BIGBANG! Yes, I went to see BIGBANG this past weekend at the Prudential Center in New Jersey. And even in my nosebleed seats, the show was incredible.
I'm not sure where to start my discussion of BIGBANG. I've spent the last ten-plus years or so immersed in East Asian pop music and my feelings and opinions are colored by all of that. One angle overlooked by the professional music guys over here is that BIGBANG aren't just awesome but are an awesome Korean idol group-- with all the connotations that brings.
Although I've found that Japanese pop is much more my taste overall, I still love quite a bit of Korean pop music. The biggest difference between the two is that mainstream Japanese pop is targeted inwards, at Japan, with all the specific cultural oddities in taste that brings. Mainstream Japanese pop includes slick dance-pop like J Soul Brothers and artists with unique voices like Shiina Ringo, who also sometimes writes songs for the slick dance pop acts. There is a huge variety available in genre, tone, style, level of engagement with the audience. There is the hugely popular genre of anime theme songs, ani-songs, in which the stars are known primarily for their voices. Contrast that with hugely popular girl group AKB48, who sell records solely on the personalities of the girls. You have mainstream rock bands like Southern All Stars (still putting out popular, fantastic tracks like this year's single "Aloe") and promising new rock bands like Gesu No Kiwami Otome, who I went to see in concert while I was in Japan.
Japan has a ton of variety in its mainstream music but almost none of it is for export. Access to Japanese pop or even information about Japanese pop is exceedingly difficult if one neither Japanese or actually in Japan. That's not to say that there aren't groups that have an audience outside of Japan like Kyary Pamyu Pamyu or L'Arc-en-Ciel but their international audiences are almost beside the point.
But Korea is not Japan. It's a much, much smaller country than Japan with a burning need to prove itself on the global stage. Which means that Korean pop, unlike Japanese pop, actually is tailored for export.
Korean pop has swooped into markets abandoned by Bollywood and left untended by the Japan culture industry. Southeast Asia, Russia, the Middle East, Latin America... Online access is easy. There are English subtitles, among other languages, for almost everything. And the style palate is aimed at a broad audience. Based heavily in the sound of global R&B, it's much easier for non-Koreans to hook into 2PM than say, the specific culturalisms of a Japanese group like Johnny's WEST. I'm being totally serious when I say that I think Korean pop is the real global legacy of Michael Jackson.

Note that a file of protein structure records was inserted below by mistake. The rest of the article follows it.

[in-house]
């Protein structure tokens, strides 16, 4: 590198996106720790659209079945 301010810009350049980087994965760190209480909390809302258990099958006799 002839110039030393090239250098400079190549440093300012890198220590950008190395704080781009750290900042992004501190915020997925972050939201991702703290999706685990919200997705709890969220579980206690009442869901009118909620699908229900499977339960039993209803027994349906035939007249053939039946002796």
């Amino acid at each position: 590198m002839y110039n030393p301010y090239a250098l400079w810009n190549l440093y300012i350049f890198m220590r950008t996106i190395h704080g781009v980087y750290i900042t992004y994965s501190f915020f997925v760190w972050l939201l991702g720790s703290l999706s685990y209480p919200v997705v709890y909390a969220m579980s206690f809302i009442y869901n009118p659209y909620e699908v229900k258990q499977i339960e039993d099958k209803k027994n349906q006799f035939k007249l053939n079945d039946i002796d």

(Which is not to say that ALL Korean music is R&B-based or even all Korean pop--Hello, CNBlue--but that the overwhelming majority of the mainstream stuff really is.)
But Korean pop has also swooped into the United States and other Western countries, without any help from our native culture industries. With the exception of PSY's "Gangnam Style", which was a novelty hit, one never hears Korean pop on the radio, never reads about it in magazines like Rolling Stone or Entertainment Weekly, except as a novelty act... and yet Korean acts tour worldwide to fairly large crowds. I have thoughts on why this is the case--see Friday's rant for some of them--but to make a long story short, BIGBANG packed out the Prudential Center in New Jersey for two nights in row and yet could walk anonymously around Manhattan.
That's pretty fucking amazing.
BIGBANG, much, much more than other Korean pop groups, are a) mostly a hiphop group and b) kind of weird. They have two distinctive rappers in T.O.P. and G-Dragon. T.O.P. has an ear for the sound of words, apparent even to non-Korean speaking me. And G-Dragon has swag for miles. And then there's the angelic voice of Daesung--who is also really goofy--and the very solid talents in singing and dancing from Taeyang and Seungri... and that's one hell of a group.
What I wasn't expecting from BIGBANG was the lack of staginess and visual set pieces. Unlike their videos, the group used almost no stagecraft aside from a handful of backing dancers and some fantastic costumes like T.O.P.'s Piet Mondrian inspired suit. And their band was tight. It was really all about the music. Which was all in Korean but that didn't matter to the crowd. Sick beats reach across cultural boundaries, shaking booties worldwide.
I hope they tour the US again sometime soon. Chasing the G-Dragon is addictive.
Filmi Girl with penlight and concert t-shirt, having just had her earholes BIGBANG'd.
ETA: I just found the NYT review and I think it's REALLY telling that the critic read T.O.P.'s manner as "disdainful" rather than uncomfortable, which is how I think most fans would see it. Considering T.O.P. is very uncomfortable in English/foreign languages--he was the only one who had trouble giving a little speech in English--and is known for his lack of ability to dance, I think the "disdainful" was more of a projection from the critic. A critic who also seems to be implying BIGBANG's reign at the top is at an end, which seems more than a little premature a prediction. If SMAP can last 30 years at the top, I don't see why BIGBANG can't.